How can we more easily produce high quality protein crystals to be used for x-ray crystallography for protein structure identification?

Hi! My name is Josh Werblin and I am a rising junior at Northwestern University studying biomedical engineering. This summer, I have been working in Gyorgy Babnigg’s lab, investigating the applicability of droplet-based microfluidics in obtaining high-quality protein crystals.

He is part of the Midwest Center for Structural Genomics (MCSG, PI: Andrzej Joachimiak) and the Center for Structural Genomics of Infectious Diseases (CSGID, co-directors: Karla Satchell, Andrzej Joachimiak), two structural biology efforts that offer atomic-level insights into the function of proteins and their complexes.  Currently, high-quality protein crystals are difficult to generate, and account for one of the major bottlenecks in structural biology. During my summer project, I tested the feasibility of using droplet-based microfluidics to generate crystals amenable for structural studies.

Generation of protein droplets GIF
Slowed footage of droplets being generated. The two channels from the left are the reagent channels, protein and crystallization screen, respectively. The vertical channels are oil that pinches off droplets of the reagents.

To get crystals to form, you need to combine a purified protein with crystallization screens, which is a set of 96 mix of buffers, salts, and precipitants. Unfortunately, finding the right crystallization condition to make crystals for a protein can take a lot of testing. Even when you figure out a compatible crystallization after testing many crystallization screens and incubation conditions for a protein that yields crystals, the resulting crystals are too tiny for data collection, only a few microns across. Droplet-based microfluidics has the potential to test the many combinations using only small amount of protein for testing.

I tested the crystallization of a previously characterized protein using the microfluidic setting. Small aqueous droplets are formed in fluorinated oil. This can be done by using a small chip and pumping your reagents in. This stream of protein and crystallization screen are cut off by two streams of oil, which creates the droplets.

Using droplet-based microfluidics, I generated tiny droplets containing the protein and crystallization screen at the right concentrations, and was able to grow relatively large crystals (over 50 microns).

The protein I’ve focused on this summer is an enzyme called sialate O-acetylesterase from one of the good bacteria in our gut (Bacteroides vulgatus). After testing different concentrations and conditions, I finally generated some really good-looking crystals!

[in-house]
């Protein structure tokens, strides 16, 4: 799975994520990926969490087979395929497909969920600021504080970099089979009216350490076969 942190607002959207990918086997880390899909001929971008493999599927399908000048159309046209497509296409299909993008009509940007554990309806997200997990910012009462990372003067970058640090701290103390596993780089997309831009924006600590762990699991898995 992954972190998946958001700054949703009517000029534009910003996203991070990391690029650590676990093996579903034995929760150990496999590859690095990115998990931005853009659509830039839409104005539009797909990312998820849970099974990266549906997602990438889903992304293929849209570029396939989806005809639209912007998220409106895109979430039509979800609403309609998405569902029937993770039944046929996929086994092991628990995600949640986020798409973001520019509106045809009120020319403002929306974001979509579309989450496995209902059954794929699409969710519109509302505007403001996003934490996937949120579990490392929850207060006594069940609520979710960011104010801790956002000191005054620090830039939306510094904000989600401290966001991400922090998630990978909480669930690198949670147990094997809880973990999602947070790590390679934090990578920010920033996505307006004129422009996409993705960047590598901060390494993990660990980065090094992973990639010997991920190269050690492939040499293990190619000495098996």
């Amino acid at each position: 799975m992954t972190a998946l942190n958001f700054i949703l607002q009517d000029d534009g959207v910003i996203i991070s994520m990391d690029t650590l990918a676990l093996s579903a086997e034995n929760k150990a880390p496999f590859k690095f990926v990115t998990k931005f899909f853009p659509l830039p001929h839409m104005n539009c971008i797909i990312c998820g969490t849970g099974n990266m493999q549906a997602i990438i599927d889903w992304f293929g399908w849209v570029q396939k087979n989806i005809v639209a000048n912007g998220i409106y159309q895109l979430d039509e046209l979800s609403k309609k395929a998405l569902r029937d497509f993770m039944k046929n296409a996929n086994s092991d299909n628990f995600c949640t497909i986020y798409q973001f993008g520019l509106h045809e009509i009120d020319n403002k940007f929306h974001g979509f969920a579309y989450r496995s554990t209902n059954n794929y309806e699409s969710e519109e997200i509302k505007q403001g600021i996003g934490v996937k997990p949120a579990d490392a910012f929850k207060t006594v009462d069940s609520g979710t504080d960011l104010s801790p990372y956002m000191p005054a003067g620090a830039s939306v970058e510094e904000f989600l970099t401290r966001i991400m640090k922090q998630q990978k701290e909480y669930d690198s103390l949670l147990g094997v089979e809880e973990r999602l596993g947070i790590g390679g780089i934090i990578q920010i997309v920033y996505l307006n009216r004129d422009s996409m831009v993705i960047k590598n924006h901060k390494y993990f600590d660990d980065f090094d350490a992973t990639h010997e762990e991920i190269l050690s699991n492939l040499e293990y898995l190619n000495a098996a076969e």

Two images of droplets showing multiple different sized crystals
Left: Small variations in the ratio of protein and crystallization solution result in droplets with single large crystals, a few smaller crystals, or many microcrystals.
Right: An image of big protein crystals ready to be put onto the beam-line for x-ray crystallography.

With everything all ready, Gyorgy and his colleague, Youngchang Kim, were able to test these crystals at the SBC beam-line of the Advanced Photon Source and hopefully soon I will have the structure of this protein!

I am so thankful to have had this opportunity to work in this lab with wonderful and knowledgeable people and I learned so much about 3D design and printing, experimental design, and proteins and their crystallization.

Students present their summer’s work at Argonne

This morning the students delivered compelling presentations about their research in a diverse set of areas that have been highlighted on this blog.  They did an excellent job communicating the complexities of their work to an audience made up of technical experts in a range of disciplines.  This event truly showcased their talents as researchers and communicators.   

Ugly Boxes + Experimental Sensors

Hello! I’m Jordan Fleming, a recent graduate of Northwestern University’s Mechanical Engineering and Environmental Engineering departments. I’ll soon be starting my Master’s with a focus in Water and Energy Engineering. I’ve spent this summer working on the Waggle sensor platform for Ugly Boxes and Ugly Kits (yes, that’s really what they’re called, and yes, they could stand to be slightly more attractive) with Peter Beckman and Rajesh Sankaran. Waggle is an integrated, intelligent, attentive sensor designed and developed at Argonne National Laboratory. The Waggle platform enables distributed sensing through edge computing and on-the-node data storage, a deviation from traditional sensors that simply collect data. While the Array of Things (AOT) node is the official design that is deployed in the city of Chicago, the Ugly Box allows for experimentation and development of both the core Waggle platform and also testing and integrating new sensors. One of the main advantages of the Ugly Boxes is that they are also conducive to use with smaller Arduino or embedded modules like Photon and Electron Particle boards, that can transfer important information via WiFi and cellular communication. The sensors are adaptable to fit the needs of the area and situation in which they are deployed. The nodes can gather data a wide variety of data from conventional environmental parameters like barometric pressure and sulfur dioxide concentrations, to computed inferences through computer vision and machine learning algorithms deployed on the nodes. This makes it possible for the nodes to detect standing water to signal flooding, sky color and cloud cover, and the number of pedestrians in an intersection, among others.